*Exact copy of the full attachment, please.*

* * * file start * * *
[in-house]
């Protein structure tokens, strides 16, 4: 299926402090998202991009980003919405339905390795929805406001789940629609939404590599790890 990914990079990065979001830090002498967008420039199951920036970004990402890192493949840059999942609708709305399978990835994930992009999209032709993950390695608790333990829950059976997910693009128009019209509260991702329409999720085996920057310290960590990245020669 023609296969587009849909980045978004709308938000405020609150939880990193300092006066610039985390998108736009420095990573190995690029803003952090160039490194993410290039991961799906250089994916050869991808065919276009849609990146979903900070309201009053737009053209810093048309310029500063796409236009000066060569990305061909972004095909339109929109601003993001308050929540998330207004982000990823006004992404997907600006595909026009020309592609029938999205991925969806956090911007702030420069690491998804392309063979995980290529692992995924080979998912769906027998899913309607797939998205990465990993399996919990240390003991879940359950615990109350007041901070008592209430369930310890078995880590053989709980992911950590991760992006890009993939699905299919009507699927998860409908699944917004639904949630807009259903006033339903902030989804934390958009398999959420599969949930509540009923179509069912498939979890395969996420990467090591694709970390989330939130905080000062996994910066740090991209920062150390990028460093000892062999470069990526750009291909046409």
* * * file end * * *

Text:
[in-house]
């Protein structure tokens, strides 16, 4: 299926402090998202991009980003919405339905390795929805406001789940629609939404590599790890 990914990079990065979001830090002498967008420039199951920036970004990402890192493949840059999942609708709305399978990835994930992009999209032709993950390695608790333990829950059976997910693009128009019209509260991702329409999720085996920057310290960590990245020669 023609296969587009849909980045978004709308938000405020609150939880990193300092006066610039985390998108736009420095990573190995690029803003952090160039490194993410290039991961799906250089994916050869991808065919276009849609990146979903900070309201009053737009053209810093048309310029500063796409236009000066060569990305061909972004095909339109929109601003993001308050929540998330207004982000990823006004992404997907600006595909026009020309592609029938999205991925969806956090911007702030420069690491998804392309063979995980290529692992995924080979998912769906027998899913309607797939998205990465990993399996919990240390003991879940359950615990109350007041901070008592209430369930310890078995880590053989709980992911950590991760992006890009993939699905299919009507699927998860409908699944917004639904949630807009259903006033339903902030989804934390958009398999959420599969949930509540009923179509069912498939979890395969996420990467090591694709970390989330939130905080000062996994910066740090991209920062150390990028460093000892062999470069990526750009291909046409």